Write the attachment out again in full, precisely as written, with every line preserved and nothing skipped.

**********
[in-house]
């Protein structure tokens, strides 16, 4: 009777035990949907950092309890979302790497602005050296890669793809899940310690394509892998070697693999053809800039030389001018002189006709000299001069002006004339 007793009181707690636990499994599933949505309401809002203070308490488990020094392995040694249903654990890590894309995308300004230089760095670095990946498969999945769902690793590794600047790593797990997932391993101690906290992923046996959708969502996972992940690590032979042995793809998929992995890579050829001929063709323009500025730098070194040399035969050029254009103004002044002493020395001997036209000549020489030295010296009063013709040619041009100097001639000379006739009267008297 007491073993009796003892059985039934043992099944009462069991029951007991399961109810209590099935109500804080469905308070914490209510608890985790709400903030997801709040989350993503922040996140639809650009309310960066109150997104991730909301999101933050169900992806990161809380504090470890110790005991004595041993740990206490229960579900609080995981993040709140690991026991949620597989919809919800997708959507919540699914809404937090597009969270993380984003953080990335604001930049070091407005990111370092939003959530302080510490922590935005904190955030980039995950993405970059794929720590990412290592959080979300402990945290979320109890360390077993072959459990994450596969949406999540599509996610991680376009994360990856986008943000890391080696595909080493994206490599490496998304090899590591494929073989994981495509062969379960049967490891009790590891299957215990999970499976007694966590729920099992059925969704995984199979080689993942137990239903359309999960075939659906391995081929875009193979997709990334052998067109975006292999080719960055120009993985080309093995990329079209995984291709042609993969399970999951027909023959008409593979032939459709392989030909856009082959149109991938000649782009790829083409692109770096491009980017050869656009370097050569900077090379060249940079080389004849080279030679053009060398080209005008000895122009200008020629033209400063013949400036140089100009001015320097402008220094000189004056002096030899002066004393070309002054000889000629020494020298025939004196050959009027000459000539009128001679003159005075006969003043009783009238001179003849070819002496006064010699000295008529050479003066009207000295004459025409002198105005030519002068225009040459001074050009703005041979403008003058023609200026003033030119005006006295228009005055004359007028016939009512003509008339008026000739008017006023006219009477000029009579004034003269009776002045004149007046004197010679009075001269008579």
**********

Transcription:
[in-house]
């Protein structure tokens, strides 16, 4: 009777035990949907950092309890979302790497602005050296890669793809899940310690394509892998070697693999053809800039030389001018002189006709000299001069002006004339 007793009181707690636990499994599933949505309401809002203070308490488990020094392995040694249903654990890590894309995308300004230089760095670095990946498969999945769902690793590794600047790593797990997932391993101690906290992923046996959708969502996972992940690590032979042995793809998929992995890579050829001929063709323009500025730098070194040399035969050029254009103004002044002493020395001997036209000549020489030295010296009063013709040619041009100097001639000379006739009267008297 007491073993009796003892059985039934043992099944009462069991029951007991399961109810209590099935109500804080469905308070914490209510608890985790709400903030997801709040989350993503922040996140639809650009309310960066109150997104991730909301999101933050169900992806990161809380504090470890110790005991004595041993740990206490229960579900609080995981993040709140690991026991949620597989919809919800997708959507919540699914809404937090597009969270993380984003953080990335604001930049070091407005990111370092939003959530302080510490922590935005904190955030980039995950993405970059794929720590990412290592959080979300402990945290979320109890360390077993072959459990994450596969949406999540599509996610991680376009994360990856986008943000890391080696595909080493994206490599490496998304090899590591494929073989994981495509062969379960049967490891009790590891299957215990999970499976007694966590729920099992059925969704995984199979080689993942137990239903359309999960075939659906391995081929875009193979997709990334052998067109975006292999080719960055120009993985080309093995990329079209995984291709042609993969399970999951027909023959008409593979032939459709392989030909856009082959149109991938000649782009790829083409692109770096491009980017050869656009370097050569900077090379060249940079080389004849080279030679053009060398080209005008000895122009200008020629033209400063013949400036140089100009001015320097402008220094000189004056002096030899002066004393070309002054000889000629020494020298025939004196050959009027000459000539009128001679003159005075006969003043009783009238001179003849070819002496006064010699000295008529050479003066009207000295004459025409002198105005030519002068225009040459001074050009703005041979403008003058023609200026003033030119005006006295228009005055004359007028016939009512003509008339008026000739008017006023006219009477000029009579004034003269009776002045004149007046004197010679009075001269008579």